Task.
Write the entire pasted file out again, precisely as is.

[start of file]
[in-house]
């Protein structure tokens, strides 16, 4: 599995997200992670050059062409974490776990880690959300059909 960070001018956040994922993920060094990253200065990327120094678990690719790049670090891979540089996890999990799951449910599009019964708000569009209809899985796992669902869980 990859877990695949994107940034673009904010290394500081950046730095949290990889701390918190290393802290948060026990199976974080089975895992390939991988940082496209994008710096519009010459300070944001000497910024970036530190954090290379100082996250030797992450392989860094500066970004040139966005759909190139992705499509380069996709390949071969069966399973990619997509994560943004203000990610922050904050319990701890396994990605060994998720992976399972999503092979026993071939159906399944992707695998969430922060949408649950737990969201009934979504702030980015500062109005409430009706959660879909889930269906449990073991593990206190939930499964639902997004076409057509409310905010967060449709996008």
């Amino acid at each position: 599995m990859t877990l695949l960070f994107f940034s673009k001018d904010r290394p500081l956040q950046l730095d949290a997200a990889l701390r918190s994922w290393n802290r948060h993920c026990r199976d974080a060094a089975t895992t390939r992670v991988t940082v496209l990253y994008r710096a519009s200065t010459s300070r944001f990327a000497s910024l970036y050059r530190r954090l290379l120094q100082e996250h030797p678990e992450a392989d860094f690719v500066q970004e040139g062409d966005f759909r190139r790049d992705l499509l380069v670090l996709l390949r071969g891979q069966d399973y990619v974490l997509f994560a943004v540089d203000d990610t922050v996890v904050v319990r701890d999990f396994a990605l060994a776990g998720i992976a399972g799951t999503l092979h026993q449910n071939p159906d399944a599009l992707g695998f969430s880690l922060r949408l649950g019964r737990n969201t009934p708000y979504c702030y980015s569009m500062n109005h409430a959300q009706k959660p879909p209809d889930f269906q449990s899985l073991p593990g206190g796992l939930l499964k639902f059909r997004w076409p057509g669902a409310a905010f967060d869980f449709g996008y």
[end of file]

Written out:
[in-house]
């Protein structure tokens, strides 16, 4: 599995997200992670050059062409974490776990880690959300059909 960070001018956040994922993920060094990253200065990327120094678990690719790049670090891979540089996890999990799951449910599009019964708000569009209809899985796992669902869980 990859877990695949994107940034673009904010290394500081950046730095949290990889701390918190290393802290948060026990199976974080089975895992390939991988940082496209994008710096519009010459300070944001000497910024970036530190954090290379100082996250030797992450392989860094500066970004040139966005759909190139992705499509380069996709390949071969069966399973990619997509994560943004203000990610922050904050319990701890396994990605060994998720992976399972999503092979026993071939159906399944992707695998969430922060949408649950737990969201009934979504702030980015500062109005409430009706959660879909889930269906449990073991593990206190939930499964639902997004076409057509409310905010967060449709996008």
């Amino acid at each position: 599995m990859t877990l695949l960070f994107f940034s673009k001018d904010r290394p500081l956040q950046l730095d949290a997200a990889l701390r918190s994922w290393n802290r948060h993920c026990r199976d974080a060094a089975t895992t390939r992670v991988t940082v496209l990253y994008r710096a519009s200065t010459s300070r944001f990327a000497s910024l970036y050059r530190r954090l290379l120094q100082e996250h030797p678990e992450a392989d860094f690719v500066q970004e040139g062409d966005f759909r190139r790049d992705l499509l380069v670090l996709l390949r071969g891979q069966d399973y990619v974490l997509f994560a943004v540089d203000d990610t922050v996890v904050v319990r701890d999990f396994a990605l060994a776990g998720i992976a399972g799951t999503l092979h026993q449910n071939p159906d399944a599009l992707g695998f969430s880690l922060r949408l649950g019964r737990n969201t009934p708000y979504c702030y980015s569009m500062n109005h409430a959300q009706k959660p879909p209809d889930f269906q449990s899985l073991p593990g206190g796992l939930l499964k639902f059909r997004w076409p057509g669902a409310a905010f967060d869980f449709g996008y």